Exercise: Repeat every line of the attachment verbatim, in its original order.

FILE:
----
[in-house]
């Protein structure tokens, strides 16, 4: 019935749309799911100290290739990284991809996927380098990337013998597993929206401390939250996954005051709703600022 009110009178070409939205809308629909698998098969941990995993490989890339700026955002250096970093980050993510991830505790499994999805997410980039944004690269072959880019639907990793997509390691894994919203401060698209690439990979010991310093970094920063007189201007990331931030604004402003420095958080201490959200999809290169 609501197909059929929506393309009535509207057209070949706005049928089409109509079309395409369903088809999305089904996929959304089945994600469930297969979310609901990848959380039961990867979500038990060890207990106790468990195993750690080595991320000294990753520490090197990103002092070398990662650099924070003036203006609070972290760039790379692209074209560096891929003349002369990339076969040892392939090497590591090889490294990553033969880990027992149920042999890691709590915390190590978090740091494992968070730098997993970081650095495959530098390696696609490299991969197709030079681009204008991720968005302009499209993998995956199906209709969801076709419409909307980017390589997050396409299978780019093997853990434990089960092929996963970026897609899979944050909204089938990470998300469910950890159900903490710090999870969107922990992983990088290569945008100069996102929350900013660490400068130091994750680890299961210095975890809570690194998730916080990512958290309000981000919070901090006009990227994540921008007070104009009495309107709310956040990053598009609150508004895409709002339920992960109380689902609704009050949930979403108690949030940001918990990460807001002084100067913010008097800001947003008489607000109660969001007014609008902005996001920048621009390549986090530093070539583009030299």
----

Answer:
[in-house]
């Protein structure tokens, strides 16, 4: 019935749309799911100290290739990284991809996927380098990337013998597993929206401390939250996954005051709703600022 009110009178070409939205809308629909698998098969941990995993490989890339700026955002250096970093980050993510991830505790499994999805997410980039944004690269072959880019639907990793997509390691894994919203401060698209690439990979010991310093970094920063007189201007990331931030604004402003420095958080201490959200999809290169 609501197909059929929506393309009535509207057209070949706005049928089409109509079309395409369903088809999305089904996929959304089945994600469930297969979310609901990848959380039961990867979500038990060890207990106790468990195993750690080595991320000294990753520490090197990103002092070398990662650099924070003036203006609070972290760039790379692209074209560096891929003349002369990339076969040892392939090497590591090889490294990553033969880990027992149920042999890691709590915390190590978090740091494992968070730098997993970081650095495959530098390696696609490299991969197709030079681009204008991720968005302009499209993998995956199906209709969801076709419409909307980017390589997050396409299978780019093997853990434990089960092929996963970026897609899979944050909204089938990470998300469910950890159900903490710090999870969107922990992983990088290569945008100069996102929350900013660490400068130091994750680890299961210095975890809570690194998730916080990512958290309000981000919070901090006009990227994540921008007070104009009495309107709310956040990053598009609150508004895409709002339920992960109380689902609704009050949930979403108690949030940001918990990460807001002084100067913010008097800001947003008489607000109660969001007014609008902005996001920048621009390549986090530093070539583009030299």